The Centre is required to consult with the Reserve Bank of India (RBI), and there is a “inbuilt safeguard,” according to the Supreme Court. The judges noted that the two had been in contact for six months.
The Supreme Court ruled that it is “unimportant” whether the goal was met or not. “In economic policy, there must be great restraint. The wisdom of the court cannot be used to replace the wisdom of the executive “Justice BR Gavai read out the five-judge Constitution bench’s order.
In a strong dissenting opinion, Justice BV Nagarathna called the Centre’s notes ban “vitiated and unlawful,” and said it could have been implemented through an act of Parliament.
The November 8, 2016, demonetisation notification was “an exercise of power contrary to law,” according to the judge, who noted that the entire process was completed in 24 hours.
“The problems associated with demonetisation make one wonder if the central bank anticipated these,” Justice Nagarathna said.
She claimed that documents and records submitted by the Centre and the RBI, which included phrases like “as desired by the Central Government,” demonstrate “no independent application of mind” by the RBI.
The Centre’s decision to ban 1,000 and 500 currency notes overnight was challenged in 58 petitions. The move removed 10 lakh crore from circulation.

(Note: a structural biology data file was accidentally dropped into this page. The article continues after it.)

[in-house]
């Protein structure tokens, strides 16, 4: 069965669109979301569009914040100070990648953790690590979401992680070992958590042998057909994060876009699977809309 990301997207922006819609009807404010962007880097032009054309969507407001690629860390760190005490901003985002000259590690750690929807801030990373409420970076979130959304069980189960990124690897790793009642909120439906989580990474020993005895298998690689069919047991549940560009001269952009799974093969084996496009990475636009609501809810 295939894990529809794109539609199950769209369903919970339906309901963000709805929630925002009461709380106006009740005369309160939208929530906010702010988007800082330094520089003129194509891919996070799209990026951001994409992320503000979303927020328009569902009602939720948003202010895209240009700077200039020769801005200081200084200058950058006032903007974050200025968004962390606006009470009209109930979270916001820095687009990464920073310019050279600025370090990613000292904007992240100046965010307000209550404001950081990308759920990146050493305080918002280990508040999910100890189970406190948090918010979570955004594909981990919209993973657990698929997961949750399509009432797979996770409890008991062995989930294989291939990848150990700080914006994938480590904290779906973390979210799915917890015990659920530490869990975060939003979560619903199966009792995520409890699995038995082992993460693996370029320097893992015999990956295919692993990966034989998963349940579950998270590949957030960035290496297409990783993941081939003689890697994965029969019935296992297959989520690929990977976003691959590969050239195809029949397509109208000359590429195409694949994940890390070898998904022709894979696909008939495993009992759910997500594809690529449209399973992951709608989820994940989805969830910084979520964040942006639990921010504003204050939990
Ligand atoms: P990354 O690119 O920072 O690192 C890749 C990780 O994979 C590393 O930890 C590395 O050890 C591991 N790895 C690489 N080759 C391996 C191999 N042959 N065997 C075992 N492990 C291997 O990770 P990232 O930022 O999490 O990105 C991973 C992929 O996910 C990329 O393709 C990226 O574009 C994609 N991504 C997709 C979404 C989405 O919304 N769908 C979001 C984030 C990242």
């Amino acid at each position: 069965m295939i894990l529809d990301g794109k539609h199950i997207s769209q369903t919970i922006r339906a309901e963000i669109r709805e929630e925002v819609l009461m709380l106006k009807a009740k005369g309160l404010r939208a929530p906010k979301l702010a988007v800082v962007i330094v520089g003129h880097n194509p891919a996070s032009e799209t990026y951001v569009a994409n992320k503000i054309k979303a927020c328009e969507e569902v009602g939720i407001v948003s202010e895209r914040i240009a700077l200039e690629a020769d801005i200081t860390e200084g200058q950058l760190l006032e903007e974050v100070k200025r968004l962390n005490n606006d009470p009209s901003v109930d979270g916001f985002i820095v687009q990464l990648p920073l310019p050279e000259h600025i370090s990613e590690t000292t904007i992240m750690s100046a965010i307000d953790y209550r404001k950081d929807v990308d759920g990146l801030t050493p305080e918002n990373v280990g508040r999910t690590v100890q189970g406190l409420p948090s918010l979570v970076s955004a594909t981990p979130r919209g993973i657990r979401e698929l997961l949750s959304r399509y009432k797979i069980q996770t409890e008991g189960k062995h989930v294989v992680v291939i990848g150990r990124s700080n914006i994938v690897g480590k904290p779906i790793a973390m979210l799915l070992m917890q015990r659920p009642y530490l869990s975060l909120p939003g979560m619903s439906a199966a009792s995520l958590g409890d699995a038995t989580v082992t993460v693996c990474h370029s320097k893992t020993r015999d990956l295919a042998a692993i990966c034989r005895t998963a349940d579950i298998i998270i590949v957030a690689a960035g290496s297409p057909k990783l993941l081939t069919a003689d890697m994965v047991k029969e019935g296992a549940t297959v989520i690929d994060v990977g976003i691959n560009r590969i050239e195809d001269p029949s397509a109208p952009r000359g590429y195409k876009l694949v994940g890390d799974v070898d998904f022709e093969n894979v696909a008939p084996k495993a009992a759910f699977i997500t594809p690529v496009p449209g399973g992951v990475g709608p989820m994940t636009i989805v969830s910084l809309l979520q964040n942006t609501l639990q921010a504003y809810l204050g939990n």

Petitioners claimed that the decision was rash and caused enormous hardship for millions of citizens who were forced to queue for cash.
The Supreme Court ruled that the demonetisation exercise could not be overturned on grounds of proportionality, adding that the 52-day period for exchanging notes was not unreasonable.
The government argued that the court could not rule on a case if no tangible relief could be granted. It would be like “turning back the clock” or “unscrambling a scrambled egg,” according to the centre.
It also stated that demonetisation was a “well-thought-out” decision that was part of a larger strategy to combat the threat of counterfeit money, terror financing, black money, and tax evasion.